gms | German Medical Science

102. Jahrestagung der DOG

Deutsche Ophthalmologische Gesellschaft e. V.

23. bis 26.09.2004, Berlin

Neovascularization & lymphangiogenesis: two sides of the same coin, or distinct processes and implications for corneal immune and inflammatory disorders?

Meeting Abstract

  • corresponding author R. Dana - Senior Scientist, Schepens Eye Research Institute, and Associate Professor, Cornea Service, Mass. Eye & Ear Infirmary, Harvard Medical School, Boston, USA
  • L. Chen - Schepens Eye Research Institute, Harvard Medical School, Boston, USA
  • C. Cursiefen - Universitäts-Augenklinik Erlangen
  • J. W. Streilein - Schepens Eye Research Institute, Harvard Medical School, Boston, USA

Evidenzbasierte Medizin - Anspruch und Wirklichkeit. 102. Jahrestagung der Deutschen Ophthalmologischen Gesellschaft. Berlin, 23.-26.09.2004. Düsseldorf, Köln: German Medical Science; 2004. Doc04dogSA.14.06

The electronic version of this article is the complete one and can be found online at:

Published: September 22, 2004

© 2004 Dana et al.
This is an Open Access article distributed under the terms of the Creative Commons Attribution License ( You are free: to Share – to copy, distribute and transmit the work, provided the original author and source are credited.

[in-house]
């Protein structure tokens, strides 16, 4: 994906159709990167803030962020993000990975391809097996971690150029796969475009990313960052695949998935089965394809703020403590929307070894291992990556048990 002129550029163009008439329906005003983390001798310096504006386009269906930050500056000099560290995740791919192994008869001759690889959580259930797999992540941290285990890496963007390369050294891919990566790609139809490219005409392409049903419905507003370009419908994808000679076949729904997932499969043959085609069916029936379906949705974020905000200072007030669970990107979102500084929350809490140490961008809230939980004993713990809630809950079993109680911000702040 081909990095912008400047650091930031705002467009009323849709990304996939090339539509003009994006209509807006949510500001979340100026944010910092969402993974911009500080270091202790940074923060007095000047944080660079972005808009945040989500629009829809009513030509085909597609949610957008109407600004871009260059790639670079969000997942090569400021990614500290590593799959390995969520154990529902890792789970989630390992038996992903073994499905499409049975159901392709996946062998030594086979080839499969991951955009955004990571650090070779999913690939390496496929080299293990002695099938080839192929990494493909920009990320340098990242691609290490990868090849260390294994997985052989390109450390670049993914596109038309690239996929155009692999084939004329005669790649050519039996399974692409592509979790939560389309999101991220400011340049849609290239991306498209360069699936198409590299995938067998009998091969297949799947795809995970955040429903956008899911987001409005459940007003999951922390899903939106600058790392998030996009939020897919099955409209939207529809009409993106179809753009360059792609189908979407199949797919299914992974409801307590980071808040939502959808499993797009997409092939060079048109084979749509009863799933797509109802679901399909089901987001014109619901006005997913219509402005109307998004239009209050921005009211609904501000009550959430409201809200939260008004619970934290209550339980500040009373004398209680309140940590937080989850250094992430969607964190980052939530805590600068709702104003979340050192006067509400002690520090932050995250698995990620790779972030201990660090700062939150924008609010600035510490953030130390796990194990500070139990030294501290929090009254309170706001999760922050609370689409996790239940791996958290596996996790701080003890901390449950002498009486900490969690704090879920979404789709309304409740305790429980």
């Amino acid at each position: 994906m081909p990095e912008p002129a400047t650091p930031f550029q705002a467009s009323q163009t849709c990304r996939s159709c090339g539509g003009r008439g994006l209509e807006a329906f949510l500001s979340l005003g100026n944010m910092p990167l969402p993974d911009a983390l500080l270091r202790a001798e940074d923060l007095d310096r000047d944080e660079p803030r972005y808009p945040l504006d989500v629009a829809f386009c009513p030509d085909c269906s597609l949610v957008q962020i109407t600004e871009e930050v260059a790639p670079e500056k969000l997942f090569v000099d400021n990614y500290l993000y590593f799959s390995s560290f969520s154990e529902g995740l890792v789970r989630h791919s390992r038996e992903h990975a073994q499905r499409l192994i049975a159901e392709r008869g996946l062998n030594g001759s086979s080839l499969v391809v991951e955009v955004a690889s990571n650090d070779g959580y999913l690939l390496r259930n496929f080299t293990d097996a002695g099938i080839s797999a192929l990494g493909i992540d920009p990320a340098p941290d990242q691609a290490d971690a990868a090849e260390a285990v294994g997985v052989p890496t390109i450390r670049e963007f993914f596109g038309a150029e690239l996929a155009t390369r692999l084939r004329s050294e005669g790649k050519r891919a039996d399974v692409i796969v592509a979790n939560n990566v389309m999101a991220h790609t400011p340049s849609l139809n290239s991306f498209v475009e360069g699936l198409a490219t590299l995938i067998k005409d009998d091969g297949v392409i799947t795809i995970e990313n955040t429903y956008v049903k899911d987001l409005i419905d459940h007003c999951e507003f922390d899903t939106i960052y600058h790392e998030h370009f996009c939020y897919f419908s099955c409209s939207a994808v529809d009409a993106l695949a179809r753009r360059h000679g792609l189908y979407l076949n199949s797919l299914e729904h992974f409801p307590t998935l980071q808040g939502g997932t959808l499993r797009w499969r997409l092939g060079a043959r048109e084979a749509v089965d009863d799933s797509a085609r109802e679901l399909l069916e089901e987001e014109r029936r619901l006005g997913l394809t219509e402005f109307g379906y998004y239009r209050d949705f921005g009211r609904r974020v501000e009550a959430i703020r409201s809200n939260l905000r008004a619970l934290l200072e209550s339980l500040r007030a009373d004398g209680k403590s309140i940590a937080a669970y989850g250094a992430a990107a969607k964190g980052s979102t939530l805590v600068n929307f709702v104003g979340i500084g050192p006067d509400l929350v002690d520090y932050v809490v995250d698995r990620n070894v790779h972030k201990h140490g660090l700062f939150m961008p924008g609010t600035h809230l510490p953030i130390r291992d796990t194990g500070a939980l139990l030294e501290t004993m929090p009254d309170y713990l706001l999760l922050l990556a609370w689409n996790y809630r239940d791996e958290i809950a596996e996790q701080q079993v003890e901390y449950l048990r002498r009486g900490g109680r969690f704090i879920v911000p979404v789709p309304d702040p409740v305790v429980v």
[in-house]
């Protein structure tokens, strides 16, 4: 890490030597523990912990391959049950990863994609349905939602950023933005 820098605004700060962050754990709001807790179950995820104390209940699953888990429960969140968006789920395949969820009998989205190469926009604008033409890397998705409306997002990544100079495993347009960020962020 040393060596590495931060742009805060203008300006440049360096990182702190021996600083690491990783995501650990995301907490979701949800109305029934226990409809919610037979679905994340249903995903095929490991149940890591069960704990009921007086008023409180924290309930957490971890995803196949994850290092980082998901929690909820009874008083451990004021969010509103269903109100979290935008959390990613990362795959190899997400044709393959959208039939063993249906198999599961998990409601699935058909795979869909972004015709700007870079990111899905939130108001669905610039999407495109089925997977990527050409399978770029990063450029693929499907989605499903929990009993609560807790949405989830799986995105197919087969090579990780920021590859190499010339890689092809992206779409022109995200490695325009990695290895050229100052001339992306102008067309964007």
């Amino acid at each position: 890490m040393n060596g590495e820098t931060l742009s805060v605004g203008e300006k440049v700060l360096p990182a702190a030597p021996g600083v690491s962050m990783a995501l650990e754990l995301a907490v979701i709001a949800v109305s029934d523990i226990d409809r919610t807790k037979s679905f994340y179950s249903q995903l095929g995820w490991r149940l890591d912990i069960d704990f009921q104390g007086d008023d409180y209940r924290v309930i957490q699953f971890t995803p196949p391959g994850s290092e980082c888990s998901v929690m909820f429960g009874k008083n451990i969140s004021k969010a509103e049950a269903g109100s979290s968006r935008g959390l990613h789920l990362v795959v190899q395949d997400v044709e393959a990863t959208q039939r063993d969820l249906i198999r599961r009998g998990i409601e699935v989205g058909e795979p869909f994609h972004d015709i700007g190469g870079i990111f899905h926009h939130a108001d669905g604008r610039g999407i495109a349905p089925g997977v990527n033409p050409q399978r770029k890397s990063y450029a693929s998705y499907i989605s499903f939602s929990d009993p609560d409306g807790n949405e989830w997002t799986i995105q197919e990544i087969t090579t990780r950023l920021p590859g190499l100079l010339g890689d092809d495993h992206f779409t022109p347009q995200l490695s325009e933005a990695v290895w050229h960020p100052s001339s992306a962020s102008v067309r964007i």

Since the cornea is devoid of blood and lymphatic vessels, the relationship between de novo corneal heme- and lymphangiogenesis, both at the mechanistic level, as well as their differential contribution to immune and inflammatory responses in the cornea and anterior segment, have been the subject of much study and debate over the last few decades. The identification of critical molecular mediators, as well as inhibitors, of vasculogenesis has allowed this field to progress rapidly over the past decade. Within the eye field, application of new tools and reagents to rodent models of corneal inflammation and immunity, in particular transplantation, has allowed us to understand better than ever before the codependence of these two processes, as well as how they differ. The current paradigm with which we are currently working proposes that while heme- and lymphangiogenesis are induced by similar inflammatory stimuli (e.g., cytokines such as IL-1), they are distinct in the following ways: 1) they are mediated, in part, by ligation of distinct receptors, 2) they differentially contribute to innate immunity, and 3) to the afferent vs. effector arm of adaptive antigen-specific immunity. Dissection of the molecular mechanisms that mediate heme- and lymphangiogenesis will aid not only in a better understanding of ocular pathophysiology and immunology, but also in devising novel targeted molecular strategies that could modulate distinct aspects of these two vasculogenic processes.